My fabulous mentor is a woman of a certain age. She lives in California in a wonderful retirement community designed Julia Morgan (swoon!). She’s a former seminary president and professor. The people who live in her community have been ministers and professors. It’s a lively bunch — someday I’ll write about the way they’re organized.
But my friend has a group of women who have gathered first casually in friendship, but then formally in the expressed intention “to help each other into the light.”
They’ve done their paperwork and their planning. Now they’re doing something better. They’re building up memories: treasured times when they laugh and eat; good times they can recall when they are easing out of life.
These are good women, earnest and concerned. They do good work and good works. They’re involved in their communities, both in leadership roles and as worker bees. They’re living their lives to the fullest and helping others to do the same. My own dear friend, paints and swims and makes the most laser-like assessments of where the world goes askew. And she usually has a reasoned, yet wildly creative, suggestion about which direction to start working to make life better.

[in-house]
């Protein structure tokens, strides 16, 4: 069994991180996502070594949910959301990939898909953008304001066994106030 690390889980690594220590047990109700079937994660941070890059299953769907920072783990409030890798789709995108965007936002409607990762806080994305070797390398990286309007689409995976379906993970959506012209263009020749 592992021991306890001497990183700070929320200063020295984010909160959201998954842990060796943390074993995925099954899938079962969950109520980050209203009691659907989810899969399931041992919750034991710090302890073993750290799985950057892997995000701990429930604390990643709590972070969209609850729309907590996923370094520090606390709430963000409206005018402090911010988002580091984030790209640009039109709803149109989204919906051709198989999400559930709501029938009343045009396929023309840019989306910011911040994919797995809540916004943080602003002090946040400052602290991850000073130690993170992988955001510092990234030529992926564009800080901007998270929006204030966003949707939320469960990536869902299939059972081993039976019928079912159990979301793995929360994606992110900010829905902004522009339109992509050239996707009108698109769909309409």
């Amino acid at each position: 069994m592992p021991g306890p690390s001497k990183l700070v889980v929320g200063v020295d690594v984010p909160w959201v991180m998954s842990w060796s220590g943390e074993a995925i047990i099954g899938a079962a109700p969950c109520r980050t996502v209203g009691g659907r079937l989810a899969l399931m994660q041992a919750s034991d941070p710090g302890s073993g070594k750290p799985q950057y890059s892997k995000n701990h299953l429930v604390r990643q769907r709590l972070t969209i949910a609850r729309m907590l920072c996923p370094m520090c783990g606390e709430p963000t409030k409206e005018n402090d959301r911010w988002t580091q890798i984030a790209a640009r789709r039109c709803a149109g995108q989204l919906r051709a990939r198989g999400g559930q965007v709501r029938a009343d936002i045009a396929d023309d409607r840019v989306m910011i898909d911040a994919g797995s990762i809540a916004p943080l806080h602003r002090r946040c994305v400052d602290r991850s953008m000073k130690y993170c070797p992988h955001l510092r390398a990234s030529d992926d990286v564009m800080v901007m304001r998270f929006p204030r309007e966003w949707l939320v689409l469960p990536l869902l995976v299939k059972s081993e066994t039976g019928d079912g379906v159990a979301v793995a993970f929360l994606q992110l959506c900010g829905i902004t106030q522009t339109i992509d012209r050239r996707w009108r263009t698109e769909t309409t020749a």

But through it all, she laughs and cries and paints the wonderful and amazing paintings. Her friends do amazing things as well. Really, amazing things. Daring, wonderful, not your father’s grandma kinda things. Wild Women Live Great Lives. They’re the mentors we all need.
One of my favorite stories was of a group outing to a discount shoe store. There they were, distinguished women spanning the decades from 45-80, trying on heels and platforms and thigh high boots and laughing their asses off. If that’s not changing their world, I have no idea what is!